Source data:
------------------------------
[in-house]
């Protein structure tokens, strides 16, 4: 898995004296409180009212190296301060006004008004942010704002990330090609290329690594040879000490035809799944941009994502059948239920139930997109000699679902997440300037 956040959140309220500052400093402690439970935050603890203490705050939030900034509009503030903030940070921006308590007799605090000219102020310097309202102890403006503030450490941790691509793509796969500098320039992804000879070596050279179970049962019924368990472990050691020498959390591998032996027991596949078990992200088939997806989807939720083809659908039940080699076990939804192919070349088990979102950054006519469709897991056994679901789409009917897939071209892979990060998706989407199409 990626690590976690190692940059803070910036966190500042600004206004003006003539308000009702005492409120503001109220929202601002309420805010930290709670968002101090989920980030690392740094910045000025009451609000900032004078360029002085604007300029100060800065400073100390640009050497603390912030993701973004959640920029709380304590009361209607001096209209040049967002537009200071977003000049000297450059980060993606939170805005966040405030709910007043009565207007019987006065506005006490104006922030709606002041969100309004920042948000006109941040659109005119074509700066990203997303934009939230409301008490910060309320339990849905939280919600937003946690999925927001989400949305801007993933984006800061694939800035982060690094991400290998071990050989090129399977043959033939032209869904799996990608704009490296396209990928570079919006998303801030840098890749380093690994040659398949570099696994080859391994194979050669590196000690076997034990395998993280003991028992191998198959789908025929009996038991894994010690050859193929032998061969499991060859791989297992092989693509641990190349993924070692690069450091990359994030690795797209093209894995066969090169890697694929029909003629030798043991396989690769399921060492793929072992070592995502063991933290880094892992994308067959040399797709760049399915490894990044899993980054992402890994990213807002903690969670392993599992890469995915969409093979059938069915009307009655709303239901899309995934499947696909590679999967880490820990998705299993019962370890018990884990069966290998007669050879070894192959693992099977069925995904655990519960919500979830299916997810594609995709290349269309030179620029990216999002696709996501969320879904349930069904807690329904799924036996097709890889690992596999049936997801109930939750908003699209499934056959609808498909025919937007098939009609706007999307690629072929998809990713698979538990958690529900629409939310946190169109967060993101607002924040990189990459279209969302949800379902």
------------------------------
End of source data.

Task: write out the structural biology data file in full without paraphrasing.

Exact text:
[in-house]
């Protein structure tokens, strides 16, 4: 898995004296409180009212190296301060006004008004942010704002990330090609290329690594040879000490035809799944941009994502059948239920139930997109000699679902997440300037 956040959140309220500052400093402690439970935050603890203490705050939030900034509009503030903030940070921006308590007799605090000219102020310097309202102890403006503030450490941790691509793509796969500098320039992804000879070596050279179970049962019924368990472990050691020498959390591998032996027991596949078990992200088939997806989807939720083809659908039940080699076990939804192919070349088990979102950054006519469709897991056994679901789409009917897939071209892979990060998706989407199409 990626690590976690190692940059803070910036966190500042600004206004003006003539308000009702005492409120503001109220929202601002309420805010930290709670968002101090989920980030690392740094910045000025009451609000900032004078360029002085604007300029100060800065400073100390640009050497603390912030993701973004959640920029709380304590009361209607001096209209040049967002537009200071977003000049000297450059980060993606939170805005966040405030709910007043009565207007019987006065506005006490104006922030709606002041969100309004920042948000006109941040659109005119074509700066990203997303934009939230409301008490910060309320339990849905939280919600937003946690999925927001989400949305801007993933984006800061694939800035982060690094991400290998071990050989090129399977043959033939032209869904799996990608704009490296396209990928570079919006998303801030840098890749380093690994040659398949570099696994080859391994194979050669590196000690076997034990395998993280003991028992191998198959789908025929009996038991894994010690050859193929032998061969499991060859791989297992092989693509641990190349993924070692690069450091990359994030690795797209093209894995066969090169890697694929029909003629030798043991396989690769399921060492793929072992070592995502063991933290880094892992994308067959040399797709760049399915490894990044899993980054992402890994990213807002903690969670392993599992890469995915969409093979059938069915009307009655709303239901899309995934499947696909590679999967880490820990998705299993019962370890018990884990069966290998007669050879070894192959693992099977069925995904655990519960919500979830299916997810594609995709290349269309030179620029990216999002696709996501969320879904349930069904807690329904799924036996097709890889690992596999049936997801109930939750908003699209499934056959609808498909025919937007098939009609706007999307690629072929998809990713698979538990958690529900629409939310946190169109967060993101607002924040990189990459279209969302949800379902």